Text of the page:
Thursday, October 27, 2005

A Judge Who KNOWS the Constitution!!

Too bad the fellow's not here in Wisconsin, where the same violation of the Constitution is regularly enforced by the feeble-minded "judiciary," eh? You know: where's Kitty Brennan when you REALLY need a judge?

A Fairfax County judge who believes Virginia's drunken driving laws are unconstitutional has begun dismissing cases, including five DWI cases in a week, and has threatened to throw a veteran prosecutor in jail for arguing with him....

As it does in all states and the District, Virginia's drunken driving law states that, for anyone with a .08 or higher reading on a breath test, "it shall be presumed that the accused was under the influence of alcohol intoxicants at the time of the alleged offense." Prosecutors point out that Virginia's law creates a "rebuttable presumption," meaning the defendant has the opportunity to prove it wrong.

But O'Flaherty said that wrongly shifts the burden of proof from the prosecution to the defense.

"The Fifth Amendment," said O'Flaherty, 59, "is an absolute protection against requiring the defendant to say or do anything in the course of a trial. . . . The Fifth Amendment means the defendant can sit there, not say or do anything, and at the end of the case say, 'Can I go home now?'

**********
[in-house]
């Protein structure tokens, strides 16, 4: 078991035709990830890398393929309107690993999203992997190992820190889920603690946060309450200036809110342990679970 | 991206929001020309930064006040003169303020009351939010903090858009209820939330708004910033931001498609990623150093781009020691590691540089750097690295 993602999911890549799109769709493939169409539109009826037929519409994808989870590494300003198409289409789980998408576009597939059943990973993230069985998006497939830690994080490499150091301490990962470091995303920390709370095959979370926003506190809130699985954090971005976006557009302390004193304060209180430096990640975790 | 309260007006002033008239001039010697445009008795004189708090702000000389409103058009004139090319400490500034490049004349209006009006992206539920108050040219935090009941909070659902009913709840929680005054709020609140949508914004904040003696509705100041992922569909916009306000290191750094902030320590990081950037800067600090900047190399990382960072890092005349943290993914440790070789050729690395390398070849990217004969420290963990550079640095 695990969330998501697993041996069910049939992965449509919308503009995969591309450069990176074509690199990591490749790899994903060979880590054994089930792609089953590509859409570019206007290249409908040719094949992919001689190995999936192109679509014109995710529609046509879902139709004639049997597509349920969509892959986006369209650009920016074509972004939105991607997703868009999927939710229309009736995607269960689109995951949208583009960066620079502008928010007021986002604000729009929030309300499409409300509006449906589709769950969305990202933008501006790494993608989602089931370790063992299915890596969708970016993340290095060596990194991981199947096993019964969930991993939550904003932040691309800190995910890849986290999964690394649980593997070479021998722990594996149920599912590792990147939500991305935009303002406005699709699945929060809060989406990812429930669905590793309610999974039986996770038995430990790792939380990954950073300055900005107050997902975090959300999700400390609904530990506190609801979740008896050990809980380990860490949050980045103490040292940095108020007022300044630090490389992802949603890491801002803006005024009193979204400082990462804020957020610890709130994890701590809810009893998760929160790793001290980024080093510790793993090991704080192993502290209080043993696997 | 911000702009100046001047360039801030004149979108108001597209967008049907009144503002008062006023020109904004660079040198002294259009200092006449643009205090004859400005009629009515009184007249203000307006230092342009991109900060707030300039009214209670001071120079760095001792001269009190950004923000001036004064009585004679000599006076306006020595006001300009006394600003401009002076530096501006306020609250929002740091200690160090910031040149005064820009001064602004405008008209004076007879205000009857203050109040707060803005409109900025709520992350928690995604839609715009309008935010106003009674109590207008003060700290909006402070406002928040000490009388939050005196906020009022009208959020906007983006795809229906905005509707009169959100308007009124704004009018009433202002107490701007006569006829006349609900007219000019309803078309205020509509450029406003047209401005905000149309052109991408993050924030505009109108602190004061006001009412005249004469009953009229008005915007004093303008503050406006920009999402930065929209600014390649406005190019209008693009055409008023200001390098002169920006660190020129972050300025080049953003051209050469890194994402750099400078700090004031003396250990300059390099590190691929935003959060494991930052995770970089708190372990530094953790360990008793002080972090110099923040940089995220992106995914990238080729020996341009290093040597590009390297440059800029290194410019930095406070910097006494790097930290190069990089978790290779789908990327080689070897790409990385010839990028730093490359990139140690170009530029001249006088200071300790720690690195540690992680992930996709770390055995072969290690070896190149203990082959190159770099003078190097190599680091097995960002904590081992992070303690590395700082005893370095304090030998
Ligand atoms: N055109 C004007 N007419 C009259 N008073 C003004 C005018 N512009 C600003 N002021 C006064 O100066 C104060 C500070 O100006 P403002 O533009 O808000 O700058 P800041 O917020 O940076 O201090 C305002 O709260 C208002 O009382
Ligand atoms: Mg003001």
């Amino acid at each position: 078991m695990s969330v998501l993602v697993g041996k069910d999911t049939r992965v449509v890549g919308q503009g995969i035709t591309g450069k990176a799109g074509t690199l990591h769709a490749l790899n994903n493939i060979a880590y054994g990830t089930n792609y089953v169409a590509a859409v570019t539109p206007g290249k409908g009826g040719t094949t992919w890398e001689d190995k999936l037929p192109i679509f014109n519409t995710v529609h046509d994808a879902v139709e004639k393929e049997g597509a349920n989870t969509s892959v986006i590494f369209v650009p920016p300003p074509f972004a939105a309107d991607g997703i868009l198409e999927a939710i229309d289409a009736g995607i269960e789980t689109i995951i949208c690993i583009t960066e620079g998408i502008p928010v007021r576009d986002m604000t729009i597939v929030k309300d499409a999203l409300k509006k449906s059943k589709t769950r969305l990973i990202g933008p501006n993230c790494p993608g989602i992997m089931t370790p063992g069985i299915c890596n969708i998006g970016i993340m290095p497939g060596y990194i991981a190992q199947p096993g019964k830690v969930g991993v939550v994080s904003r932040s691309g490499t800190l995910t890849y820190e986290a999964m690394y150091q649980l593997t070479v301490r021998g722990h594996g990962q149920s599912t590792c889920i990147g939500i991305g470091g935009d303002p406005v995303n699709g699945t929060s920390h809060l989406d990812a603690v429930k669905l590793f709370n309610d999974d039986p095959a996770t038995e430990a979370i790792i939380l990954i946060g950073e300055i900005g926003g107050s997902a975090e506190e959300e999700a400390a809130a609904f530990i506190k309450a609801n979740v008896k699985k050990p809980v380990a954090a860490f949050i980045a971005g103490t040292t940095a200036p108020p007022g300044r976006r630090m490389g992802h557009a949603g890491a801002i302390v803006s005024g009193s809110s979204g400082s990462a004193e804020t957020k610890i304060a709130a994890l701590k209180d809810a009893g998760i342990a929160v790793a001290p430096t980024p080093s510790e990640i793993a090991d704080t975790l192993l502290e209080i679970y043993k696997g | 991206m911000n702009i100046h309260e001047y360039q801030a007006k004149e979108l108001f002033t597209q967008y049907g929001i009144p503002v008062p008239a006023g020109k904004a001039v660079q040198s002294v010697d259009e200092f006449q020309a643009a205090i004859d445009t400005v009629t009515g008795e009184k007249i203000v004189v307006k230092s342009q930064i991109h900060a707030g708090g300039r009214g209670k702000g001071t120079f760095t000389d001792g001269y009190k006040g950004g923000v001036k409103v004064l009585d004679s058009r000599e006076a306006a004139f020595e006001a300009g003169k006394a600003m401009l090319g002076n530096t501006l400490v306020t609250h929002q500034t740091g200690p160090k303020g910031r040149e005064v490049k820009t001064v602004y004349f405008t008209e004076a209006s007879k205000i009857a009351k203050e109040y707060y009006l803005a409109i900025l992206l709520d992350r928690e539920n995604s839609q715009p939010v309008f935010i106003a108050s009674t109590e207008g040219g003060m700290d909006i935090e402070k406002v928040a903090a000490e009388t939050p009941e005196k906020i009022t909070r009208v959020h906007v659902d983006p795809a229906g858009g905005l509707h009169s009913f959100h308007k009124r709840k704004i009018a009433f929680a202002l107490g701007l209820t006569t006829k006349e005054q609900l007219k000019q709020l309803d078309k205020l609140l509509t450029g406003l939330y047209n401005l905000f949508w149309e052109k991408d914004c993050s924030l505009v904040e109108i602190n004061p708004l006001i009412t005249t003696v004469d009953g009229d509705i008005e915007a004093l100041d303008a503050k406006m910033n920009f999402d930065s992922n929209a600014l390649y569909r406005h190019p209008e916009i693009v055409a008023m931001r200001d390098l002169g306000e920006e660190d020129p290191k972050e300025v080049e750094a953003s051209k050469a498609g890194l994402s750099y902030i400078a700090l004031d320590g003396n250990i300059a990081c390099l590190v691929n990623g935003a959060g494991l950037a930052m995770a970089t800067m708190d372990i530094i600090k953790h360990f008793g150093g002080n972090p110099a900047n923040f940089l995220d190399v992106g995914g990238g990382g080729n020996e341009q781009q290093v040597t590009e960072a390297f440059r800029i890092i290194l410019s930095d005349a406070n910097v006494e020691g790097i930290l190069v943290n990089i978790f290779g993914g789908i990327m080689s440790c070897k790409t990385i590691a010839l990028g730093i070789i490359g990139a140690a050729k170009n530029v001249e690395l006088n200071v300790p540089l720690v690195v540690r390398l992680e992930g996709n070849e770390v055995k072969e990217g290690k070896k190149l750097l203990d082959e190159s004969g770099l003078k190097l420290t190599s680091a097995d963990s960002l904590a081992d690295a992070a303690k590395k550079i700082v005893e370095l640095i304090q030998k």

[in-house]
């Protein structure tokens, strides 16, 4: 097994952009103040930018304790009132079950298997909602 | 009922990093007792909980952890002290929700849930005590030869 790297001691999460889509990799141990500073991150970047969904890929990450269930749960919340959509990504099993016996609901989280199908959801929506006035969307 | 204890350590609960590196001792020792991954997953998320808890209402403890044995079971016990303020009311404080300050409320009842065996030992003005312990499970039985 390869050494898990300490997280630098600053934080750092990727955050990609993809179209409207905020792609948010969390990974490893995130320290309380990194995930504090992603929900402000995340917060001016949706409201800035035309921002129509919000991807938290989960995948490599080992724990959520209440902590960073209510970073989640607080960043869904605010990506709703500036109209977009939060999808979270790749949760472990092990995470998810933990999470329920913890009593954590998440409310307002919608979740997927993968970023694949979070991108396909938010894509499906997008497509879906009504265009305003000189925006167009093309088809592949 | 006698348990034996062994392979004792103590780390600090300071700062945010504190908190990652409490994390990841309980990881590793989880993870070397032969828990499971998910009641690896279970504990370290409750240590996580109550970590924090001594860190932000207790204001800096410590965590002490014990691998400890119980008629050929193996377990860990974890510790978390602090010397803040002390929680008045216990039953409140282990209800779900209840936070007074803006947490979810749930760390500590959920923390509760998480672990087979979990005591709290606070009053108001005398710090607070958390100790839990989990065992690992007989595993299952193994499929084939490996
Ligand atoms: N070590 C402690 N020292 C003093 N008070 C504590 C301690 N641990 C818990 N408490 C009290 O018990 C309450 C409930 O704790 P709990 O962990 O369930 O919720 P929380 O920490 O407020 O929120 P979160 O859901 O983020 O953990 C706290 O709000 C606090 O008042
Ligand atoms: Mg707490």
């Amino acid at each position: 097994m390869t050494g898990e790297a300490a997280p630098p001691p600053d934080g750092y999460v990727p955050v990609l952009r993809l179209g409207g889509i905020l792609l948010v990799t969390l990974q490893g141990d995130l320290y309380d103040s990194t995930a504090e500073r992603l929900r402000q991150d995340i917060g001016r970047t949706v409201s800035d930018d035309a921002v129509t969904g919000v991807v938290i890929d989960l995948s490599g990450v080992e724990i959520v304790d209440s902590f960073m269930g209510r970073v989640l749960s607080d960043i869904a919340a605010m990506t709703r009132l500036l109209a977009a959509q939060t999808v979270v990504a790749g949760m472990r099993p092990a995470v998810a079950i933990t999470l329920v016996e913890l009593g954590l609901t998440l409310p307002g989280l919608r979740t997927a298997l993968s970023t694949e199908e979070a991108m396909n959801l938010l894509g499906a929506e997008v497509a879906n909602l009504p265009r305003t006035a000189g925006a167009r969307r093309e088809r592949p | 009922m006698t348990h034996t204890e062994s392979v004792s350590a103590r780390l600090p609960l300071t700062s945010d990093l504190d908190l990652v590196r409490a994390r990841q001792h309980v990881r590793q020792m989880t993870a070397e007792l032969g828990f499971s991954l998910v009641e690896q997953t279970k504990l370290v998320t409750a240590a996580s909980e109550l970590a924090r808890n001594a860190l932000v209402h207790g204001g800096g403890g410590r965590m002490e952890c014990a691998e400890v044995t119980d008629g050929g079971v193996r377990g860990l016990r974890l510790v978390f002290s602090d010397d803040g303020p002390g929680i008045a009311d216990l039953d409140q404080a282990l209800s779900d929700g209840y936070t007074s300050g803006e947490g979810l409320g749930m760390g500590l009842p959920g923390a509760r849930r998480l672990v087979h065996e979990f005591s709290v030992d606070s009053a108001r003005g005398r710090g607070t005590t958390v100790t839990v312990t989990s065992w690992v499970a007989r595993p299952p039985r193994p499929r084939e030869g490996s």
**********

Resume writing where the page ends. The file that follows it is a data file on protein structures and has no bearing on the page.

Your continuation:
" No other judge in Fairfax -- or elsewhere in Virginia, as far as can be determined -- has joined O'Flaherty. But the judge said some other jurists have told him they agree with him. "I had one judge tell me, 'I'd rule that way, but I don't have the guts to,' " O'Flaherty said. "I told him, 'You should be driving a truck.' " ...


Marcus Aurelius said...

Who was it that found rights in the shadows and penumbras of the constitution? I bet they had "qualifications" up the yazoo.

It is my distinct opinion too much is made of Constitutional scholarship. The Constitution is really not that hard to understand. Unfortunately, high falutin attorneys spend soo much time staring at the Document they start to hallucinate.

Now, don't get me wrong other aspects of the job (contracts & statutory interpretation) are much more difficult.

I was officially was neutral on Miers but more and more of what was coming out about her was pushing me to the negative side on her. It is over, now let us get a judge we all can fight for rather than fight over.

Dad29 said...

Actually, it was in Griswold that "the right to privacy" was invented.

I have no idea whatsoever how your other comments relate to the post.